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Characteristics of Complex Systems Project

Characteristics of Complex Systems in K-12 Education project

Led by a partnership between MIT Professor Emeritus Jay W. Forrester and the Creative Learning Exchange, the goal of the project is to create online curriculum materials for ages five and above that will illustrate the characteristics of complex systems.

An iceberg is a useful image for understanding complex systems. At the tip of the iceberg are the events that we can easily see and understand. Explore the iceberg visual here.

The intuitively obvious "solutions" to social problems are apt to fall into one of several traps set by the character of complex systems.
Jay W. Forrester, World Dynamics

Project Goals

The long-term goal of the project is to help our audience understand the nature of complex social systems – why do such systems resist policy changes? Why are short-term and long-term responses to corrective action often at odds with each other? How can leverage points be applied to bring about desirable change in social systems?

An abstract level of understanding with regards to social systems will help prepare future citizens to actively shape their society.

Lessons and Simulations

Cause and effect are not closely related in time or space.
Complex systems are composed of many interacting feedback loops. They often contain long time delays. What may appear to be an obvious reason for a particular problem is often not the fundamental cause of the problem, but only a symptom.
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Action is often ineffective due to application of low-leverage policies.
Complex systems contain balancing feedback loops that surround the various goals of the system. Low-leverage policies often seem to be the "obvious" solutions to the problem at hand, but they encounter resistance – the tendency for interventions to be defeated by the response of the system to the intervention. Low-leverage policies are unable to overpower the balancing loops in order to align the competing goals of the system. In this complex system, the syptoms are commmonly treated rather than the problem.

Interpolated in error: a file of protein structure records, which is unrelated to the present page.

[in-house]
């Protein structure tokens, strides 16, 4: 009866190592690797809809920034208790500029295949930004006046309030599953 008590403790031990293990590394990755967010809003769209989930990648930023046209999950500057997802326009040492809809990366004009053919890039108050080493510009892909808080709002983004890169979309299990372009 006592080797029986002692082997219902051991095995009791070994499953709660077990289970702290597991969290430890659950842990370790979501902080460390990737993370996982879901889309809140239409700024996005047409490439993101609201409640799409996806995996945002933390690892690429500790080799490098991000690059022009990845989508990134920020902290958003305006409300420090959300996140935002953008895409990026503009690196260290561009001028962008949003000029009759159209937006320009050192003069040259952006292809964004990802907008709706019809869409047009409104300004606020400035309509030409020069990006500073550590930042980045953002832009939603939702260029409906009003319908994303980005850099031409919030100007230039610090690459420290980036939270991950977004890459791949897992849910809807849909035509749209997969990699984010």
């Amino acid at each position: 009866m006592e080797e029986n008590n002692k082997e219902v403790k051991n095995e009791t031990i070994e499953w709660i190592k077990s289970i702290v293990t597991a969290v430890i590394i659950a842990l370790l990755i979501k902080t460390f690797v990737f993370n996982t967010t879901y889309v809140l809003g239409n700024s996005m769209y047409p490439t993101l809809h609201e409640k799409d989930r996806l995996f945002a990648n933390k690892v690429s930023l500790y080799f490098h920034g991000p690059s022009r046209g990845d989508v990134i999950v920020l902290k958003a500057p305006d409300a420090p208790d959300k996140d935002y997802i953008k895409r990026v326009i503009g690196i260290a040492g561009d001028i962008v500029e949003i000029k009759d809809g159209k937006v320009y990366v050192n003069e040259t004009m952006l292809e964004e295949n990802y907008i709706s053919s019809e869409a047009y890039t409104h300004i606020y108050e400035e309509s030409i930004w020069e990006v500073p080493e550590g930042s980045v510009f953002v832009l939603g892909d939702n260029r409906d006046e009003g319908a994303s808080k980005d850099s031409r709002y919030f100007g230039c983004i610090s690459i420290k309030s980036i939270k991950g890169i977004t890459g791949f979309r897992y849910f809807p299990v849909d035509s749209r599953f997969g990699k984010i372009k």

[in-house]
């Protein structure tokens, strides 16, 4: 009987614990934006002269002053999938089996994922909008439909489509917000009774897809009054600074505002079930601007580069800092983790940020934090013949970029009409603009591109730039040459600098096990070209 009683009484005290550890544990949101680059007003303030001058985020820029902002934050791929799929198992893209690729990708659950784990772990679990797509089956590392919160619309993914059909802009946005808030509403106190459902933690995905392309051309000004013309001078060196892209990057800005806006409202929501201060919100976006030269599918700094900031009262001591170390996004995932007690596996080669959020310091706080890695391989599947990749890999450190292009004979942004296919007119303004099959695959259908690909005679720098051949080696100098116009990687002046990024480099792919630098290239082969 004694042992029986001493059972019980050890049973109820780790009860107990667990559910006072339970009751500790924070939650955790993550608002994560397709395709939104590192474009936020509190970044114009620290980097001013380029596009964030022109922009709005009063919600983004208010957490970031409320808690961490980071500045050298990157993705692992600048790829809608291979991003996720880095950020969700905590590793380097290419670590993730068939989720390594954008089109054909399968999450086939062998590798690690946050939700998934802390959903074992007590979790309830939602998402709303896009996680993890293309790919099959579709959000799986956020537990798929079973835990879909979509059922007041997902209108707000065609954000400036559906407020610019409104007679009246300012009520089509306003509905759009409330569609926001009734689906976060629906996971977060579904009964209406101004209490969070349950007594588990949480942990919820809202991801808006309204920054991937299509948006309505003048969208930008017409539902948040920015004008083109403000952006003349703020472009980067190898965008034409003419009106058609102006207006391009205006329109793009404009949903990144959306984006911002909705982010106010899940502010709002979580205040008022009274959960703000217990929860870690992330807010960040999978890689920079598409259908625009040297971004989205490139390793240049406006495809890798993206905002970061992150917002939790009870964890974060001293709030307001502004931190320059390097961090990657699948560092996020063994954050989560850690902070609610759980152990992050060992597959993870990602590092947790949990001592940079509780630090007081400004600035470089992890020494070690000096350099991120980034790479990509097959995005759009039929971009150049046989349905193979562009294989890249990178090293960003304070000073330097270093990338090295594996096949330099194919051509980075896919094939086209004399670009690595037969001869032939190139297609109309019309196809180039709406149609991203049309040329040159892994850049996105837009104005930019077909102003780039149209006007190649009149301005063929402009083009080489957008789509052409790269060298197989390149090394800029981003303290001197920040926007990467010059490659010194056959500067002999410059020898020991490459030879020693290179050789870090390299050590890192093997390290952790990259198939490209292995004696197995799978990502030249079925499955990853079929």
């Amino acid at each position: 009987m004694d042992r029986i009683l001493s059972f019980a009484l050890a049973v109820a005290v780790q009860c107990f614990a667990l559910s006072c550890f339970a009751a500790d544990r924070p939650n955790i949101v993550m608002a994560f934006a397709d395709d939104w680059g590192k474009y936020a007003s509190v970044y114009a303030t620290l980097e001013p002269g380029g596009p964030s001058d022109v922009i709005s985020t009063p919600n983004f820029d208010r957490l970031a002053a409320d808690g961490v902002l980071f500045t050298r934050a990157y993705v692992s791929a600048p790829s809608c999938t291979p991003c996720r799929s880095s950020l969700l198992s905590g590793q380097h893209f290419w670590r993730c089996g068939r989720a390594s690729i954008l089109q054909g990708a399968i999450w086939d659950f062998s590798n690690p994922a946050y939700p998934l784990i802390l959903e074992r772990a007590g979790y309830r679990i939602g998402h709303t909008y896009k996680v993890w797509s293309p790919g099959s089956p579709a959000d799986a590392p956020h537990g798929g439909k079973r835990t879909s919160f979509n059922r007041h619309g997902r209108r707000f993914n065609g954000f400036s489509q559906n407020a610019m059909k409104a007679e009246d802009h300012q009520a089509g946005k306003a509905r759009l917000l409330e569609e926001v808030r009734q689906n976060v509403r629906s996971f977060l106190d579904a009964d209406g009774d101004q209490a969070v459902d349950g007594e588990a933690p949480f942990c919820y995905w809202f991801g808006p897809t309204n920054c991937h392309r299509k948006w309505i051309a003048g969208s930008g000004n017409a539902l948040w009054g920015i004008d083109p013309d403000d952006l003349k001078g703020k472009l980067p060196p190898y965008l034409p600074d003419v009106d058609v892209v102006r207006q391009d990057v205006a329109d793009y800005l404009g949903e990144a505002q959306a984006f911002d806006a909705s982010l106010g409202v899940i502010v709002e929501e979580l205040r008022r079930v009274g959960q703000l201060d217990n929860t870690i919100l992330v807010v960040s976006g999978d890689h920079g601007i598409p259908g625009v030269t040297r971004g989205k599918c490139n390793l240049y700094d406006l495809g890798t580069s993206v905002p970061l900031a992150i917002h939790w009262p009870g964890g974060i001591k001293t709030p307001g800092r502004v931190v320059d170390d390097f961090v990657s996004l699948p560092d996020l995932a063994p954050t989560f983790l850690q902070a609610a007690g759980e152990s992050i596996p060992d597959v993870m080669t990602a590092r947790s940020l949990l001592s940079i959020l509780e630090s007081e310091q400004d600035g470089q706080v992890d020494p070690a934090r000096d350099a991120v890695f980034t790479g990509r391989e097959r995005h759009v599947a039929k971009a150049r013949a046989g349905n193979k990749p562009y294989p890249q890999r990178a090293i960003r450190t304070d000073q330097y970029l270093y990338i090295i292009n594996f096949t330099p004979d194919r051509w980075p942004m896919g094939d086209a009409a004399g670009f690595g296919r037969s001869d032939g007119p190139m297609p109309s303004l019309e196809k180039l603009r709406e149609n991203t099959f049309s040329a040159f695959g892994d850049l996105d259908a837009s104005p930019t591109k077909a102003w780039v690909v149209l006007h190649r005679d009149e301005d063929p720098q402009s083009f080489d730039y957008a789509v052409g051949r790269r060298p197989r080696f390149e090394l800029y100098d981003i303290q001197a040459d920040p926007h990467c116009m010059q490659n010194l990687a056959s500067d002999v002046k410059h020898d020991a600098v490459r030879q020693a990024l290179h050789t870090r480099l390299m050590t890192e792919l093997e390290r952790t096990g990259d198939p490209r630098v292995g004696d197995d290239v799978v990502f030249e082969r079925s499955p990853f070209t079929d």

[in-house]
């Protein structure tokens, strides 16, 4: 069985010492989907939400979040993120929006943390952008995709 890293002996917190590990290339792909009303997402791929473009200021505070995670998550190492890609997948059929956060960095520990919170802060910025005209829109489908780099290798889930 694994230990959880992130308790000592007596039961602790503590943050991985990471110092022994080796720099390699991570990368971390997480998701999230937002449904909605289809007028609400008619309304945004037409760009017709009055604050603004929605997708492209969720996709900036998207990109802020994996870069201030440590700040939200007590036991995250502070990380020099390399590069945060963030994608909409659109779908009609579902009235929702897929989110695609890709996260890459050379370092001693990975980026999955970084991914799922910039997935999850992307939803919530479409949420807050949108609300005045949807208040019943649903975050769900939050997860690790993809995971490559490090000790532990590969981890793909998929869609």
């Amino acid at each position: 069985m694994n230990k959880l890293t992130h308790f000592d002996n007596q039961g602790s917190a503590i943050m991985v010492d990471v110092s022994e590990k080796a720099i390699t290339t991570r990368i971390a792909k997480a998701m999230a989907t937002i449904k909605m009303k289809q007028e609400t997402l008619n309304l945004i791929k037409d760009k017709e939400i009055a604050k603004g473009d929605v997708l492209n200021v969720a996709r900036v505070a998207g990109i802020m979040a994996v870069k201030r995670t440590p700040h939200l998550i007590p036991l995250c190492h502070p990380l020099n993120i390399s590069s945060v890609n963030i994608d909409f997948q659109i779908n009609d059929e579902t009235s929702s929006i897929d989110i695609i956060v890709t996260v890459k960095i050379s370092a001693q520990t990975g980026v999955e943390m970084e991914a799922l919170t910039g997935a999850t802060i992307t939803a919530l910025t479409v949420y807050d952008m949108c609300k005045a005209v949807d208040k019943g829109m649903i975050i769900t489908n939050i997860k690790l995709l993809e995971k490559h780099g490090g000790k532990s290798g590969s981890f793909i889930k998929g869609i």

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High-leverage policies are difficult to apply correctly.
Complex systems contain areas of high leverage – places where a small push in the correct direction is likely to effect the desired change. In many cases, these high-leverage policies are difficult to identify and difficult to apply correctly. The "levers" for such policies may be pushed in the wrong direction, or not pushed at all.
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The cause of the problem is within the system.
Problems observed in complex systems are almost always internally generated. While it is easier and more comfortable to place blame on others, it is more productive to look within the system itself to understand and change undesirable behavior. This complex system charactersitics is often identified by the ocsillation of the system.
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Collapsing goals results in a downward spiral.
Complex systems tend to drift to lower levels of performance over time. This can occur over a long timeframe, making the downward spiral both insidious and hard to combat. This situation occurs when individuals or institutions respond to failing to reach their goals by adjusting them downward in order to relieve the discomfort of failure.
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Conflicts arise between short-term and long-term goals.
In complex systems there are tradeoffs between short-term and long-term goals. What is achievable or desirable within a short timeframe can reveal problematic consequences in the fullness of time. Conversely, concentrating on a future payoff almost always involves sacrifice in the present.
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Burdens are shifted to the intervener.
This characteristic is often closely related to the tradeoff between short-term and long-term goals. Both play out over time, but the presence of an intervener usually means that a form of addiction or dependence is at work. The system's natural ability to fend for itself declines over time as the addiction/dependence becomes stronger.
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More resources

There are many published works that expand upon the characteristics of complex systems and their importance in today's educational environment. Please refer to our resource page for further reading about this topic.

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